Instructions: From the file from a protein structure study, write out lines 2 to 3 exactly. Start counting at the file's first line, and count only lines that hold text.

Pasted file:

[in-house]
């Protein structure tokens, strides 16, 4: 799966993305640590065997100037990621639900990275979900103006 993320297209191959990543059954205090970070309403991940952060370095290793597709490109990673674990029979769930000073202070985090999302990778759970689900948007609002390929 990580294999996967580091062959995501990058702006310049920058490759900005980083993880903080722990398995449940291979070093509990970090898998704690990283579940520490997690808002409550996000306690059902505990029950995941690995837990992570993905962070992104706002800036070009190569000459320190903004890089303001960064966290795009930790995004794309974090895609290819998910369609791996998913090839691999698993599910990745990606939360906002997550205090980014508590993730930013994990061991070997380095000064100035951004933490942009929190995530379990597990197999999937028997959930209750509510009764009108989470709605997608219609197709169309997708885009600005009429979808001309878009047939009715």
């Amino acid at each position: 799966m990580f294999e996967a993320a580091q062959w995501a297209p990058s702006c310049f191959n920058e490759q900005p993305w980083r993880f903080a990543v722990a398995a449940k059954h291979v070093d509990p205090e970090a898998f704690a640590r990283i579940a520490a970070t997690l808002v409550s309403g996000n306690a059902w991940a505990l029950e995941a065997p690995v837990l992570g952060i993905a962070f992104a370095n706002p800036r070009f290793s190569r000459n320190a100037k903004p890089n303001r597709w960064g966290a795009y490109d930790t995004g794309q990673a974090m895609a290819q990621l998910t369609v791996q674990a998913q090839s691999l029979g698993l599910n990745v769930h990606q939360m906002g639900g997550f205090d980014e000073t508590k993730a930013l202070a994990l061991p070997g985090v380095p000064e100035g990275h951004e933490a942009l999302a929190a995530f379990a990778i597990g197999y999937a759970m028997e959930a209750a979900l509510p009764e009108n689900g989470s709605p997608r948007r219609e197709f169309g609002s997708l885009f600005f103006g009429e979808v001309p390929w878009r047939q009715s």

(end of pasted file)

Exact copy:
């Protein structure tokens, strides 16, 4: 799966993305640590065997100037990621639900990275979900103006 993320297209191959990543059954205090970070309403991940952060370095290793597709490109990673674990029979769930000073202070985090999302990778759970689900948007609002390929 990580294999996967580091062959995501990058702006310049920058490759900005980083993880903080722990398995449940291979070093509990970090898998704690990283579940520490997690808002409550996000306690059902505990029950995941690995837990992570993905962070992104706002800036070009190569000459320190903004890089303001960064966290795009930790995004794309974090895609290819998910369609791996998913090839691999698993599910990745990606939360906002997550205090980014508590993730930013994990061991070997380095000064100035951004933490942009929190995530379990597990197999999937028997959930209750509510009764009108989470709605997608219609197709169309997708885009600005009429979808001309878009047939009715």
């Amino acid at each position: 799966m990580f294999e996967a993320a580091q062959w995501a297209p990058s702006c310049f191959n920058e490759q900005p993305w980083r993880f903080a990543v722990a398995a449940k059954h291979v070093d509990p205090e970090a898998f704690a640590r990283i579940a520490a970070t997690l808002v409550s309403g996000n306690a059902w991940a505990l029950e995941a065997p690995v837990l992570g952060i993905a962070f992104a370095n706002p800036r070009f290793s190569r000459n320190a100037k903004p890089n303001r597709w960064g966290a795009y490109d930790t995004g794309q990673a974090m895609a290819q990621l998910t369609v791996q674990a998913q090839s691999l029979g698993l599910n990745v769930h990606q939360m906002g639900g997550f205090d980014e000073t508590k993730a930013l202070a994990l061991p070997g985090v380095p000064e100035g990275h951004e933490a942009l999302a929190a995530f379990a990778i597990g197999y999937a759970m028997e959930a209750a979900l509510p009764e009108n689900g989470s709605p997608r948007r219609e197709f169309g609002s997708l885009f600005f103006g009429e979808v001309p390929w878009r047939q009715s």